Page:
How the Wayans brothers became White Chicks
When Marlon and Shawn Wayans imagined themselves playing FBI agents who pose as blond, blue-eyed hotel heiresses in White Chicks (opens June 23), they had no idea what they were getting into. "I just thought it was a funny idea," says Shawn. "I wasn't even thinking about the makeup when we first came up with it."
Bad idea. Transforming the African-American actors into ersatz Hilton sisters took up to seven hours a day, buckets of acrylic paint, and contact lenses so painful "they should be the s-- that they use over in Iraq to get information out of al-Qaeda," says Shawn. EW.com talked to the Wayanses and special makeup creator/applicator Greg Cannom (Van Helsing, The Passion of the Christ) about the pain and the passion required to turn the brothers into girly men.
CASTING CALL One of the first steps in the Wayanses' extreme makeover was making plaster casts of their faces. Oddly enough, the key to softening their strong jaw lines and cheekbones was making their faces bigger with layers of foam latex. "By building up their jaw, I'm able to round off the sharp edges. Their faces actually seem smaller because of the softer shape," says Cannom. "I built up their noses by a quarter-inch or more because that made the sides of their noses disappear. Then I was able to put a smaller, thinner nose on top of the layer of foam."
Cannom and Van Helsing sculptor Glen Hanz created four separate foam "appliances" covering the entire face (except for the bottom lip) of each actor. "I chose to work with foam latex, because it's stiffer than silicone and shrinks up a bit, so it functioned as a facelift," says Cannom. "It pulled up the skin under their necks and on their foreheads, so it was really hard on their skin." But a small price to pay for a little non-surgical lift.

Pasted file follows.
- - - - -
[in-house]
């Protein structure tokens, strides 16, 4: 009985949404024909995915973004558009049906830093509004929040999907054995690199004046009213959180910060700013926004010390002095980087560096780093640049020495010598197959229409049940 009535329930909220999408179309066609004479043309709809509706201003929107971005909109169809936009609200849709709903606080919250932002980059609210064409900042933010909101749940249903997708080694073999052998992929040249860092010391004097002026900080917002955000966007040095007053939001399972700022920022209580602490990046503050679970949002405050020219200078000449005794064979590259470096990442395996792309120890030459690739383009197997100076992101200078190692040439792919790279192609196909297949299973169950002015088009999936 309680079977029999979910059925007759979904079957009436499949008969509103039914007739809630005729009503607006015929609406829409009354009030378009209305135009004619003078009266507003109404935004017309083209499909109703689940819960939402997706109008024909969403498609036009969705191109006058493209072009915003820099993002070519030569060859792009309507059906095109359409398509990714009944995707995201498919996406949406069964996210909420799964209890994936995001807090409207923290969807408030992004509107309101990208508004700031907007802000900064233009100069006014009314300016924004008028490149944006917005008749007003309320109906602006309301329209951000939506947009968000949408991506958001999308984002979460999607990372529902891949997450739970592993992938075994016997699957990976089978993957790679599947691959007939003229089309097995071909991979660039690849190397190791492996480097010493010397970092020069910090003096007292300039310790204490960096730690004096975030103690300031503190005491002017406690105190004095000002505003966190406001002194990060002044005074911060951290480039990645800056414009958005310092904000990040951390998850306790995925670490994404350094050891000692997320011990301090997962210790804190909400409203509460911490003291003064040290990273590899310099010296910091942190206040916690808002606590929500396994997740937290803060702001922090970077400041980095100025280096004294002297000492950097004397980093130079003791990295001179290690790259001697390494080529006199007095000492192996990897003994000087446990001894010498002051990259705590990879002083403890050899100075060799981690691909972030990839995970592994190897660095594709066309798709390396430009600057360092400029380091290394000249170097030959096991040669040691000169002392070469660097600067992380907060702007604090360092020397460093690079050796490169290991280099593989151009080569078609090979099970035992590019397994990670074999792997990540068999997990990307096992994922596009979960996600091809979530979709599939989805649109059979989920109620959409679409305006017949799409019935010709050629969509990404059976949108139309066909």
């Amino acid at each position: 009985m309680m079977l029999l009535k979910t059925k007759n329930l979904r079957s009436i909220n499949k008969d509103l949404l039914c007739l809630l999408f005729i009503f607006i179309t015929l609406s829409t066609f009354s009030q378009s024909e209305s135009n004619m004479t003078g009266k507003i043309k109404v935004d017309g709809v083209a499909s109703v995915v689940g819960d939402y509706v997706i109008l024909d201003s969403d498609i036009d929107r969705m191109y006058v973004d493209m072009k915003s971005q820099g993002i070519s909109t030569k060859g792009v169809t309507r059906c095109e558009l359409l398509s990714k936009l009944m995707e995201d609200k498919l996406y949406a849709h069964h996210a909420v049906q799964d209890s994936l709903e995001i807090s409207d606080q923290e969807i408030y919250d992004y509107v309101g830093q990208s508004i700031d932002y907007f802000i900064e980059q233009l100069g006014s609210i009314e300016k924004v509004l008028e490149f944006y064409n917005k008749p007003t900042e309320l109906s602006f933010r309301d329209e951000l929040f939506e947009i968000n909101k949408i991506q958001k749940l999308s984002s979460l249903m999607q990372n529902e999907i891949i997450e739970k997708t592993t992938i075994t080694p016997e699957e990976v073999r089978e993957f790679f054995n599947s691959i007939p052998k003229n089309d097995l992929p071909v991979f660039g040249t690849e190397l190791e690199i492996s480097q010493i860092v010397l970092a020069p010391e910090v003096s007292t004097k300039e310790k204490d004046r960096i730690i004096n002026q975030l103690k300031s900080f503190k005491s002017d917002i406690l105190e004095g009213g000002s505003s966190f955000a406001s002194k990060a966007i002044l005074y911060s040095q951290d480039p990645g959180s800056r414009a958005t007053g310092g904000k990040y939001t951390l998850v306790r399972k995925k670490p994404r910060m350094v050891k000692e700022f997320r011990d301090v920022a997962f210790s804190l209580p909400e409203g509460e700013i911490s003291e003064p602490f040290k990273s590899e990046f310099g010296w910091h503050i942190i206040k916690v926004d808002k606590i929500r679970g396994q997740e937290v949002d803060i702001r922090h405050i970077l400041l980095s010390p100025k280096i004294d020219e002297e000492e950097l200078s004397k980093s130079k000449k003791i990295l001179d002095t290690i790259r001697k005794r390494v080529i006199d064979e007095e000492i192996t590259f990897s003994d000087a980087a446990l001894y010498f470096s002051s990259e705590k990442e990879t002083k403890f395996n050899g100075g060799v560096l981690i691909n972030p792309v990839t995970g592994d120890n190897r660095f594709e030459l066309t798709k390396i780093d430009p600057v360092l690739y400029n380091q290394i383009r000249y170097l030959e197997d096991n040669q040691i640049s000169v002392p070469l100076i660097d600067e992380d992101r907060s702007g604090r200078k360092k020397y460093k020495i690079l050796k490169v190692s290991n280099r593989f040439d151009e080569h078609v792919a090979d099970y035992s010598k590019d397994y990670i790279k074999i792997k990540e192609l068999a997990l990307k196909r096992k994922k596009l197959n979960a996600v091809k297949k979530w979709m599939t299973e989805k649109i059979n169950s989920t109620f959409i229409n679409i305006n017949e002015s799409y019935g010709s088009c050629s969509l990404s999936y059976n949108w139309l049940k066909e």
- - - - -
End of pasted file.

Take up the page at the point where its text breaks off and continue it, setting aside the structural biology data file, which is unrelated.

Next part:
IN LIVING COLOR Not surprisingly, turning the Wayans brothers white was no easy task. "We tried everything and it all looked ashen on their skin. Nothing worked," says Cannom. "So we developed a water-based acrylic paint in a bright orangey-red that we airbrushed on them to cancel out the ash tones." And, over that, Revlon Color-Stay foundation, which was used in 50-gallon drums. Why the regular dime-store makeup? "The paint alone was too shiny, so the Color-Stay matted it down to a soft finish," says Cannom. Hey, if Revlon works for spokeswoman Halle Berry, who are we to argue?
SCREAMING THE BLUES Anyone can get color contacts these days — but the ones used for "White Chicks" weren't exactly typical. "[These] covered the whole eye," explains Cannom. "We needed to do that so that the whites of their eyes looked bright enough."
HAIRY SITUATION The brothers' straight blond wigs were more than just a fashion statement. "The wigs were very important in hiding the sides of their faces and their necks," says Cannom. Length, not height, was key: "What we realized was, the more eye makeup they wore and the more hair we put in the top of their heads, the more they started looking like big-haired drag queens. And the one thing Keenan [Ivory Wayans, the director and the actors' older brother] didn't want was a drag look." And not just because "Connie & Carla" was a box office flop.
TIME IN A BOTTLE According to Cannom, it took six weeks of testing to perfect the body makeup alone. Although he was able to fine-tune the process of turning the guys into girls each day, he was only able to cut the laborious process down to five hours from a whopping seven. "We did 60 days of this, and it was grueling for them and it was grueling for us trying to recreate it each day," sighs Cannom. "You get one piece of foam an eighth of an inch off-center and it screws up everything, and I mean everything. If they ate or drank anything, they had to be touched up. They were hardly getting any sleep between the makeup and working all day, but they were amazing, mugging around and joking."
THE FEMININE MYSTIQUE So, who was the better girl at the end of the day? "Shawn was much more difficult because he has such a strong jaw," says Cannom. "But Marlon had a perfect face for it, and his makeup turned out great." Marlon couldn't agree more: "I make one hell of a sexy white woman if I do say so myself," he crows. "I might not be an impressive black man, but as a white woman, I'm something else!"